We are starting to see existing 1E customers investigate moving their entire ConfigMgr hierarchy up into the Cloud or Infrastructure as a Service (IaaS), regardless if that is Azure or Amazon Web Services (“AWS”). I guess from a senior management perspective this move would help them decrease the number of on-premise servers and continue the strategy of moving everything into the magical – yet sometimes mysterious – “cloud”.
From a technical perspective, if you still have a traditional ConfigMgr hierarchy with a primary site server in your central data center and many remote distribution point servers scattered around your network, then the benefits of moving ConfigMgr to the cloud may be obvious; eliminate on-premise ConfigMgr servers such as your Primary Site server (and database) as well as some of those distribution point servers. This sounds excellent – now all your computers will be getting content from the cloud (over your corporate Internet connections), instead of locally from a distribution point.
Ummm, is that going to cost you more or less?
The move to the cloud has increased (certain) vendors’ revenues and profits – so all may not be as cozy as we once thought.
You’ll need to investigate and plan for the large amounts of content you’ll be storing in the Cloud, as well as all the content that your client computers will need to download. At an absolute minimum, every client computer will probably need to download an average of 1GB of content from the cloud every month – this includes your software updates, quality updates, and feature upgrades. It may be difficult but work out what that minimum content transfer is going to cost your business.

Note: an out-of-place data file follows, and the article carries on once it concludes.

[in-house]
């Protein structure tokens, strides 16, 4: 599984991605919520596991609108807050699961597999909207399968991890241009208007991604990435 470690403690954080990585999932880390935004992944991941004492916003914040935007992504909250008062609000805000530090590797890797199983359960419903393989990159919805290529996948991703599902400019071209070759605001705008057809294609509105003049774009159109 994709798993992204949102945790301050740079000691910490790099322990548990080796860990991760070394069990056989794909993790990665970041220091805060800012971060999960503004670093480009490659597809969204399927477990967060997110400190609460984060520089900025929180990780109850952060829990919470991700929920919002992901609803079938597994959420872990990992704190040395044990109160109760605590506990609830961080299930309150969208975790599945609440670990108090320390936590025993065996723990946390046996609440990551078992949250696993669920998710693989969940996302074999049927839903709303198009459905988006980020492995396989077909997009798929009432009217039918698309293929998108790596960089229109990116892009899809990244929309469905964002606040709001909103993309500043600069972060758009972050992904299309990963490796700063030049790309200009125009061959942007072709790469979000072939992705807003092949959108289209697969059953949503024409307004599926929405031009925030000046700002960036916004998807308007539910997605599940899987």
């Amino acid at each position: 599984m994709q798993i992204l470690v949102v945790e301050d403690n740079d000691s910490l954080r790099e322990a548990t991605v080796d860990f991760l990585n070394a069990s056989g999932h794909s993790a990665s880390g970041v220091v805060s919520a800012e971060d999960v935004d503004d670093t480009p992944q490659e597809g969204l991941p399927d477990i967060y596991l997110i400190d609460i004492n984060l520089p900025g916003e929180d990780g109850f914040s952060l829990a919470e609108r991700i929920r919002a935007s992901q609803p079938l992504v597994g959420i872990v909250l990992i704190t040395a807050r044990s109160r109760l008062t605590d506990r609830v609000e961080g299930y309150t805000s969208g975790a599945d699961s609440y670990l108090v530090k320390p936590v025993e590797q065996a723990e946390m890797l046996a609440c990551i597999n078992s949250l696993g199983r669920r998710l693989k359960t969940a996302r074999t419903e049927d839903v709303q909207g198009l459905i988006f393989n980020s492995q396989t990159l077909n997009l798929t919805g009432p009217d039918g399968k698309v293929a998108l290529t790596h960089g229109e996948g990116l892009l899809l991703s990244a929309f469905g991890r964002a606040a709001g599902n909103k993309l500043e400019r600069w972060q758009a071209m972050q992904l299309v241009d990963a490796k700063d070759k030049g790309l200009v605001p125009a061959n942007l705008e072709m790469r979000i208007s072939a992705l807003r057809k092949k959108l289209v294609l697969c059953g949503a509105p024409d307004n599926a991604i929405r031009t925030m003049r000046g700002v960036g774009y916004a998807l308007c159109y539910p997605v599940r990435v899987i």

Why do I bring up content costs up? Because Nomad can reduce those costs, by providing a network efficient method to download content from the cloud while also re-sharing that content to other computers on the same network, in a safe and secure manner.
Here’s an example: you’ve installed Nomad onto all your computers and have a regional office with 2,500 Windows devices. With Nomad, you will only see one download over the WAN link, rather than 2,500 individual downloads. This really is hard-cost savings!
Furthermore, if you consolidate and move all your on-premise ConfigMgr servers to the cloud, then you instantly remove some on-premise needed capabilities. Nomad integrates with ConfigMgr in Azure or AWS, as well as the Cloud Management Gateway (CMG) feature in ConfigMgr, and of course Cloud DP’s too (as well as Internet-Based Client Management, which Nomad has always supported). This is extremely important for all organizations who are moving their ConfigMgr environments to the Cloud, because Nomad is the only integrated solution that can continue to provide on-premise services to your client computers, such as:
1. Operating System Deployments – of yes, this is the big one, without an on-premise software solution like Nomad, you’ll have to continue to have on-premise Distribution Point servers!
2. Bare-metal build’s – you may still want PXE services so you can build new computers, and rebuild existing computers if they fail.
3. Office 365 Servicing Updates – Cloud DP’s do not currently support the distribution of Office 365 updates.
4. Simple network efficiency – since Nomad can share the downloaded encrypted content to other computers, you’ll prevent other computers from having to download the same content again, and therefore save large on network transfer costs!
5. True bandwidth-throttling – since Nomad instantly reacts to the network conditions (and can back off or speed up transfers), you are always safe in the knowledge that ConfigMgr will never overutilize your Internet connections from the Cloud.
If you have ConfigMgr on-premise today, then I truly believe you will be needing ConfigMgr to stay on-premise. However, Nomad enables you to continue that consolidation of all those on-premise servers into the cloud, whilst still retaining full ConfigMgr services in all of your corporate locations around the world – and that’s the main takeaway!
For further information on how Nomad supports, optimises and enhances ConfigMgr in the Cloud, please view the online documentation here.
You can also read my previous post about the latest features of Nomad 6.3 here.